Fairfax Co. high schoolers try their hand in medical research

Age is not a barrier for a group of high school students at BASIS Independent McLean in Virginia where senior projects center around lifesaving medical research.

Suman Sanghera is one of several high school students who attend BASIS Independent McLean in Virginia, where senior projects center around lifesaving medical research. (Courtesy Suman Sanghera)

Suman Sanghera is one of those students and is currently working with classmates whose interests include kidney transplants.

“Allocation is very important and so how can we properly decide who gets this very rare commodity,” Sanghera said.

Her work focuses on biases that recipients and donors may face when it comes to race, gender, disability and age. In addition to her independent high school research, she’s also working with a local university on similar projects.

“I’ve always had a fascination with the health care field,” Sanghera said, thinking back on her time at a summer volunteer college program where she worked with patients directly. “Working with those patients face-to-face really ignited a passion for me.”

“If you’re really passionate about something, the opportunities are going to continue to arise. Just take them on as you get them,” added Sanghera, sharing her dream of one day becoming a doctor.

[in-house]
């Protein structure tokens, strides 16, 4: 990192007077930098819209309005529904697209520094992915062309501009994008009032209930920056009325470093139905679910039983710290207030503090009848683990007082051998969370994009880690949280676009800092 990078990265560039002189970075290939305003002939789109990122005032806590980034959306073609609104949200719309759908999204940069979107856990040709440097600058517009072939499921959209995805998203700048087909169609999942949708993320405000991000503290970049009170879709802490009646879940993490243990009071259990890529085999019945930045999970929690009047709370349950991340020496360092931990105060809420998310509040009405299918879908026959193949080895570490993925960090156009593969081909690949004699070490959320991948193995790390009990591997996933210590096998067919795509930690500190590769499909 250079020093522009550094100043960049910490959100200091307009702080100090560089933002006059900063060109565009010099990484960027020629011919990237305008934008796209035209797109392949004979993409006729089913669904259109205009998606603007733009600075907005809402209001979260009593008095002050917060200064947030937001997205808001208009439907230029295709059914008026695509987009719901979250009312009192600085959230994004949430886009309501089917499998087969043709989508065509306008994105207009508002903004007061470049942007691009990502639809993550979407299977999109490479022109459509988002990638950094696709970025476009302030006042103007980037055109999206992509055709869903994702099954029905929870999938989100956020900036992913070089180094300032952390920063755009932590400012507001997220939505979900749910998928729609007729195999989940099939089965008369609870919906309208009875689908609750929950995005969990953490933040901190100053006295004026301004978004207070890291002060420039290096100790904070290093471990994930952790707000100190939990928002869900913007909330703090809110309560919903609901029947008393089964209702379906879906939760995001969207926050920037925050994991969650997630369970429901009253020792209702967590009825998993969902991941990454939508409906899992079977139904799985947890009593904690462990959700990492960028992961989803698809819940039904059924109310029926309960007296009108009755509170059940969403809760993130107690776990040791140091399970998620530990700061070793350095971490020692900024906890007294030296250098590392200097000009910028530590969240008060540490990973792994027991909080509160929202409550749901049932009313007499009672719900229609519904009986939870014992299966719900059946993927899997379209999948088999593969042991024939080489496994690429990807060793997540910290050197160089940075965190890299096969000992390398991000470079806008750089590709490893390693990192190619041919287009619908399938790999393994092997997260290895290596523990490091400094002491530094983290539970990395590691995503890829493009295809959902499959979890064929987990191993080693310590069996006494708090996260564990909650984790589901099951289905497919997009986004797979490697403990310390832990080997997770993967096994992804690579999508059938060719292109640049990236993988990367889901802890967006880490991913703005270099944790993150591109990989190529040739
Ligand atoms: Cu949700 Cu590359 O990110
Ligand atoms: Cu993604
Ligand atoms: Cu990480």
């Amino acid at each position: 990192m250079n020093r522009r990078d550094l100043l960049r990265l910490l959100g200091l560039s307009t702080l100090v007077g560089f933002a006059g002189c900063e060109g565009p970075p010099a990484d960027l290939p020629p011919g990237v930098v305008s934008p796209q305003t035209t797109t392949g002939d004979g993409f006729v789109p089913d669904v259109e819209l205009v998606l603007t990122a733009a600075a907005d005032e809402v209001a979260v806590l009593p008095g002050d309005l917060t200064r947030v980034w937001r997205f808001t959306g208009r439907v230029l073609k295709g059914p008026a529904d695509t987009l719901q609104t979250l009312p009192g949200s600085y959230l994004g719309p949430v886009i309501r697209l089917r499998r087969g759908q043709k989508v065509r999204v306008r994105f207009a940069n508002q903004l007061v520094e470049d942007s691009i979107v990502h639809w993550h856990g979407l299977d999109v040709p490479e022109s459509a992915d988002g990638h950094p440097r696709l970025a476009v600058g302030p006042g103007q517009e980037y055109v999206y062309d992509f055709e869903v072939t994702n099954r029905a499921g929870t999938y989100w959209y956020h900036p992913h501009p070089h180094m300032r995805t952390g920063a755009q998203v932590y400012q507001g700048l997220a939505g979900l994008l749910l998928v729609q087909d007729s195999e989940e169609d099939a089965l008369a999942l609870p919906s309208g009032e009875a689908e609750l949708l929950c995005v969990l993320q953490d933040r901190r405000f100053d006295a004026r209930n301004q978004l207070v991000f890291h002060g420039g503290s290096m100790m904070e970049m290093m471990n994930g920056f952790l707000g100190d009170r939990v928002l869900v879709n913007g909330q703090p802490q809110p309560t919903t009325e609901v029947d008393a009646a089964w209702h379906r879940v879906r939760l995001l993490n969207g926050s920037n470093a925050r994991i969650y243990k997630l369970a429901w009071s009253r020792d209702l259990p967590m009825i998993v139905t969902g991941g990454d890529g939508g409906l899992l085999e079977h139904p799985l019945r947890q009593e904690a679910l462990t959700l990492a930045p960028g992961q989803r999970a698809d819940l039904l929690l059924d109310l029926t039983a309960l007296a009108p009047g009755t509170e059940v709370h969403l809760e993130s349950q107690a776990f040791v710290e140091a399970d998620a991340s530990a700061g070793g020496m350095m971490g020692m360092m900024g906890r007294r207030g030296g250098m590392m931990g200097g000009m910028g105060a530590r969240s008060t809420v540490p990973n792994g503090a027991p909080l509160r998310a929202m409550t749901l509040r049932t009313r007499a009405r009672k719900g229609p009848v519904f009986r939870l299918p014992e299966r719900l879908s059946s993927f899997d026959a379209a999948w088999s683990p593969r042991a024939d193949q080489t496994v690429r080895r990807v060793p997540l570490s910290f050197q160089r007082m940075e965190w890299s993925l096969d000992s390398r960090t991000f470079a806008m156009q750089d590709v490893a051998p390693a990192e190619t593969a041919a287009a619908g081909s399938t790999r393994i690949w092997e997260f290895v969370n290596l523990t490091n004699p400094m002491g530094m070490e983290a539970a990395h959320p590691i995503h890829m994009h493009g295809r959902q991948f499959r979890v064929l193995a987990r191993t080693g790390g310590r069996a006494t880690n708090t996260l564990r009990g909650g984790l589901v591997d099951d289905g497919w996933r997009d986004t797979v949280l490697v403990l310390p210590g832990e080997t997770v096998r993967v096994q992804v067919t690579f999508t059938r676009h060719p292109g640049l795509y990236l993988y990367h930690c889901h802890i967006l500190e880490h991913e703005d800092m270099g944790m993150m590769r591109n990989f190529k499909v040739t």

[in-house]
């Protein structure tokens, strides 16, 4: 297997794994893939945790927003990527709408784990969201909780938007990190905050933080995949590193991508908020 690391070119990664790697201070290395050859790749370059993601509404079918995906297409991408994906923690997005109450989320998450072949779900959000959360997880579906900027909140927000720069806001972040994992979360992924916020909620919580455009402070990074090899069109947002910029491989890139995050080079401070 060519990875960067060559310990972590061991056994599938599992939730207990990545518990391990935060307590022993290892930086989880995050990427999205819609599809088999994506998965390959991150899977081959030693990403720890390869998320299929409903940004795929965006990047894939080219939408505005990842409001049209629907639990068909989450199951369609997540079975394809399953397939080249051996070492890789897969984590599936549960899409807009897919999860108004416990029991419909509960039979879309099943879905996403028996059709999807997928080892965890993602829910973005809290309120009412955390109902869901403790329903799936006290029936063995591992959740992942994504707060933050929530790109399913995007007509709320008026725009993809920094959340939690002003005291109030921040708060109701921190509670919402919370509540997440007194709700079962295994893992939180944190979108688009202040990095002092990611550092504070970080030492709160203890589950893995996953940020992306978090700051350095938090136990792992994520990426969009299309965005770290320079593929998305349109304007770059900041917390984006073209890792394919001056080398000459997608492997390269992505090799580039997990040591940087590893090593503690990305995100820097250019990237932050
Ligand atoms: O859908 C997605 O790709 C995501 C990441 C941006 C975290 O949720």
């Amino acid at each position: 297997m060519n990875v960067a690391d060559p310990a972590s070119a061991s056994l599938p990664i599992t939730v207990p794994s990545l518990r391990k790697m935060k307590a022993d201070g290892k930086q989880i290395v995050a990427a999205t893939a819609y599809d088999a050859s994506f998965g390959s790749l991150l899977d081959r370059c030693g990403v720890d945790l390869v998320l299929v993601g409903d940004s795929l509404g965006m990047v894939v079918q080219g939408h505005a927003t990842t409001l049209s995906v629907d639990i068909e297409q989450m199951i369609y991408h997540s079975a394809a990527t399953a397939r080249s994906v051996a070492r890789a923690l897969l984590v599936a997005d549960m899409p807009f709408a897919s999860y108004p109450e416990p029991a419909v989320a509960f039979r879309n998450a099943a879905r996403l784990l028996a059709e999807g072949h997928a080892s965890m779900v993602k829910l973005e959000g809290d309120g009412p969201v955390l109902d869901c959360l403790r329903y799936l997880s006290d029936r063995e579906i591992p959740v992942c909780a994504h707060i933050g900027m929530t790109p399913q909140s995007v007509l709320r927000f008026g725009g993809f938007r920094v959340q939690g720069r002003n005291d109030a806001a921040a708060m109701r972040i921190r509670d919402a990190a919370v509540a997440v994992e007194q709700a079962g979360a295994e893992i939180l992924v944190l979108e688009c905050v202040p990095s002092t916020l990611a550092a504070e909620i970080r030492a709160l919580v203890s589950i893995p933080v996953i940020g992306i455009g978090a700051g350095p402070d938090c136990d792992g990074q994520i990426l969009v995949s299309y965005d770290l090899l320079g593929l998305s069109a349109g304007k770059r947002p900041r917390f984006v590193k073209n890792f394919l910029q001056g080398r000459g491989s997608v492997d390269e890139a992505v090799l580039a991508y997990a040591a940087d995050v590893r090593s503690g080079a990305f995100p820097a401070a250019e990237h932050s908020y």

Raleigh White, a senior, is studying cancer research results in both dogs and humans. (Courtesy Raleigh White)

Her classmate, Raleigh White, is also a senior and is working on canine comparative oncology, studying cancer research results in both dogs and humans. Her interest began after she heard about clinical trials using dogs.

“I didn’t really know they did that with dogs because they live such short lives in comparison to humans, so I was interested in learning more about it,” she said.

Her focus is on brain and lymph tumors.

“I specifically think that’s more interesting,” said White, discussing DNA and how tumors can release DNA into the blood, a way to help identify cancer.

She’s been interning at George Mason University’s Center for Applied Proteomics and Molecular Medicine and says her work has grown past just having an interest and now focuses on her awareness and determination to contribute to the field.

“I’m definitely getting a doctorate in something and then potentially entering the research field,” she said.

Her advice to others hoping to follow their dreams is to keep going.

“You fail as many times as you want but it only takes one chance and that can affect you for the rest of your life,” White said.

Melissa Howell

Melissa Howell joined WTOP Radio in March 2018 and is excited to cover stories that matter across D.C., as well as in Maryland and Virginia. 

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